Most people who sit down to write must first contend with their Inner Critic: that super helpful part of our brains tasked with reminding us how much we suck. But there’s another voice in there that gets in the way of creativity, and sometimes it can harm our writing lives even more than the much-maligned Inner Critic.
Tag: writing tips (Page 2 of 7)
Unintended breaks from writing – long and short – happen. Writing and productivity experts will tell you that strict adherence to routines and word counts are the only ways to find the gold at the end of the writing rainbow. But life happens, and sometimes you wake up and find it’s been weeks (or, gasp! months) since you’ve written.
Ever wanted to get things done but because something keeps holding you back — lack of time, perfectionism, distractions, etc. — you’re not able to get going? I certainly have. There are a few creative endeavors in my life, including writing, that make me feel this way.
However, over time I’ve learned a few tactics for how to overcome this perpetuating procrastination & perfectionism routine! One of them is remembering the below four writing mantras to help me prioritize, focus, and feel optimistic that even smallest of steps forward will help me reach my end goal (which also happens to be a TRM core value).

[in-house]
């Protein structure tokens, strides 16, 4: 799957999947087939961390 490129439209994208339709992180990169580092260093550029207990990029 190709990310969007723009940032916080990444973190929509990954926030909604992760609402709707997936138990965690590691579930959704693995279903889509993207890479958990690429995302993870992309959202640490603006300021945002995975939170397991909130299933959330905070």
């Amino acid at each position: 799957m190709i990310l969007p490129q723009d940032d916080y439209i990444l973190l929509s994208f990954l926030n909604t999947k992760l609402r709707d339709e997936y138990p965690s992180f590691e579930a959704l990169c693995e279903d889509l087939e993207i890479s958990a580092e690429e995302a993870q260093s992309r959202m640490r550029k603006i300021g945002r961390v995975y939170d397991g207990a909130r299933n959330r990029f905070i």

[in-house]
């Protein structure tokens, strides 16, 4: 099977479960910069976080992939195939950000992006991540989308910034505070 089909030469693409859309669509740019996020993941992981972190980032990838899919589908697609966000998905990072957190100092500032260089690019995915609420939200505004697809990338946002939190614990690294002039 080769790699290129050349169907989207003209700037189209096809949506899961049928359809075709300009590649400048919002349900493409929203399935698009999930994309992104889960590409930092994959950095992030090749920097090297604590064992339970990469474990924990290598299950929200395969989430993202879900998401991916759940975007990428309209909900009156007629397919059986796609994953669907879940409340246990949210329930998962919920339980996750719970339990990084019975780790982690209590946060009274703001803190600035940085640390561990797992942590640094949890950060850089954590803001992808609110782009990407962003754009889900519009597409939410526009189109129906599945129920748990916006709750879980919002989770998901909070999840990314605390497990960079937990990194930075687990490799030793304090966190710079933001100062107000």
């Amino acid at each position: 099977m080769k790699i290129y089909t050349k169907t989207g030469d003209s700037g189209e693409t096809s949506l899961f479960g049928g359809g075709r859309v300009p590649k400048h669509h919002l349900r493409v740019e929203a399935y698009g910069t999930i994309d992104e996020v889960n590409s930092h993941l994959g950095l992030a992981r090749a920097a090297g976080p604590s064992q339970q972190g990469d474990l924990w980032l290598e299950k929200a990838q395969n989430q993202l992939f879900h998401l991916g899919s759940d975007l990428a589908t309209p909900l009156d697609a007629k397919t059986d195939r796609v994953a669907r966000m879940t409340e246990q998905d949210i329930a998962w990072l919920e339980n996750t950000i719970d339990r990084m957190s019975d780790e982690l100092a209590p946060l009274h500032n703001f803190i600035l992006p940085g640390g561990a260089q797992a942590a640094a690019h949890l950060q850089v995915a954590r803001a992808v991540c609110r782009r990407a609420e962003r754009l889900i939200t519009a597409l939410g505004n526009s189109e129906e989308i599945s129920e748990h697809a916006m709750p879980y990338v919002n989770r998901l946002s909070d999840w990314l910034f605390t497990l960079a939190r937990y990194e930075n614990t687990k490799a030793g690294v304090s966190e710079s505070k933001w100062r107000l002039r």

I have a thought, perhaps out of the blue or perhaps in the midst of writing something else, and I give myself permission to pursue it on paper in an uncontrolled way wherever it wants to go-even if it digresses (which it usually does).
– Peter Elbow on “Unfocused Exploring”, Toward a Phenomenology of Freewriting
Perhaps the biggest roadblock to getting back into the writing game is finding dedicated time to actually write. But once you put your foot down, schedule in the time and actually sit down to put words down, the second biggest roadblock is not knowing what to write. I’ve found that guided free-writing really helps.
The first piece of writing advice that everyone hears is the simplest: write. Do the work. Make the time. Create a practice. Write a certain number of words or pages every day.
Maybe you’ve heard the Edison quote: Genius is 1 percent inspiration, 99 percent perspiration.
There’s wisdom in this advice – you must do the work. You need discipline, judgment, and command of the language. You develop the craft through effort.